Taking the ACT or the SAT has become an important rite of passage on the path to college for most students. These tests are critical to the future of a huge number of students, so states should care how their students perform on them. Unfortunately, recent test results aren’t anything to brag about.
A few weeks ago, ACT released Missouri’s 2018 graduating class state report. It reports that a dismal 22 percent of the class of 2018 graduates were college-ready in English, math, reading and science. The test results from the last three years provide a some insight into how well our students are prepared for life after high school.
The graduating classes of 2016, 2017, and 2018 had 100 percent test participation because of DESE’s three-year plan to supply the ACT to all high school juniors. Before the Department of Elementary and Secondary Education (DESE) provided the ACT to every student, information about test results only applied to the approximately 77 percent of the 2015 class (page 3). It shouldn’t be surprising that average scores declined with the addition of a large group of participants who otherwise wouldn’t have taken the exam. Previously, some students would decline to take the test for financial reasons, but for others it was because they knew they weren’t prepared for such a test, or because they had no intention of going to college and therefore didn’t see any reason to take it. As a group, such students might reasonably be expected to score lower than students who looked at a high ACT score as an important asset in trying to get into a good college and who had the resources to prepare for the exam. But just because the decrease in overall scores can be explained doesn’t mean it should be excused. The ACT still measures readiness for life after high school, and seeing low scores—even from those who don’t plan on going to college—should concern all Missourians.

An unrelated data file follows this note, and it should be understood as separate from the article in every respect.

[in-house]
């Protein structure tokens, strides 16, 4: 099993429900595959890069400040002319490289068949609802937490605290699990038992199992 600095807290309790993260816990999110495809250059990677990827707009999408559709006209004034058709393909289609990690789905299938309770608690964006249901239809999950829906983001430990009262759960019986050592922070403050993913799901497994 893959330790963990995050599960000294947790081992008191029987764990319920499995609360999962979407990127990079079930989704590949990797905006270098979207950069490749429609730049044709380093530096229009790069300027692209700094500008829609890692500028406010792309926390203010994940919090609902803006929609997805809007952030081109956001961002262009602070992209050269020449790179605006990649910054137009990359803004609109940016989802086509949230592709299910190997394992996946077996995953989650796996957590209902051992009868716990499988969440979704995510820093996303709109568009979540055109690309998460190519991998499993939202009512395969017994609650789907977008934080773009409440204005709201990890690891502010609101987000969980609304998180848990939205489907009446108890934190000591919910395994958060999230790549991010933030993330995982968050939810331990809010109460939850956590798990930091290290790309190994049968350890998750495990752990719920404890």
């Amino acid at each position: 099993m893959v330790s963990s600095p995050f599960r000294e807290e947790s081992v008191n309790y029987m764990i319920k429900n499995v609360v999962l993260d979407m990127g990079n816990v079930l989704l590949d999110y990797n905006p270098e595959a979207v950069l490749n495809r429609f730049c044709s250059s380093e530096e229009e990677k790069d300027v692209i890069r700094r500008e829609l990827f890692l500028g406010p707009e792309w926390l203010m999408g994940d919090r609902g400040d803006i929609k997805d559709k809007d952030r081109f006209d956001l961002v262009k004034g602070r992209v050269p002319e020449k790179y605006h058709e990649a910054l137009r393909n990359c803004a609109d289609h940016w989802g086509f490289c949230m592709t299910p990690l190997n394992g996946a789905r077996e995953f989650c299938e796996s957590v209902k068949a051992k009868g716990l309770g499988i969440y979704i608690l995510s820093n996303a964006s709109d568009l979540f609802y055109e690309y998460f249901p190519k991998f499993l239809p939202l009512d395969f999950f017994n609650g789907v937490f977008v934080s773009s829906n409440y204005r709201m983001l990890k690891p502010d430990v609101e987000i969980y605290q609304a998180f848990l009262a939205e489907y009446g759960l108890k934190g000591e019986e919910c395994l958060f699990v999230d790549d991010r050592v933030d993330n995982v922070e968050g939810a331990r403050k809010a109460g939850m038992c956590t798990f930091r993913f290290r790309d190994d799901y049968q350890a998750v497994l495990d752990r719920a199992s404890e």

DESE stated the class of 2018 was the final year of the state provided ACT tests. But the three years of results revealed that when all of our students are tested, there are more students than we originally thought whom high schools are not preparing. Now that we’ve seen the real scope of the problem, will DESE acknowledge the issue or try to sweep it under the rug by celebrating when test scores inevitably go back up next year?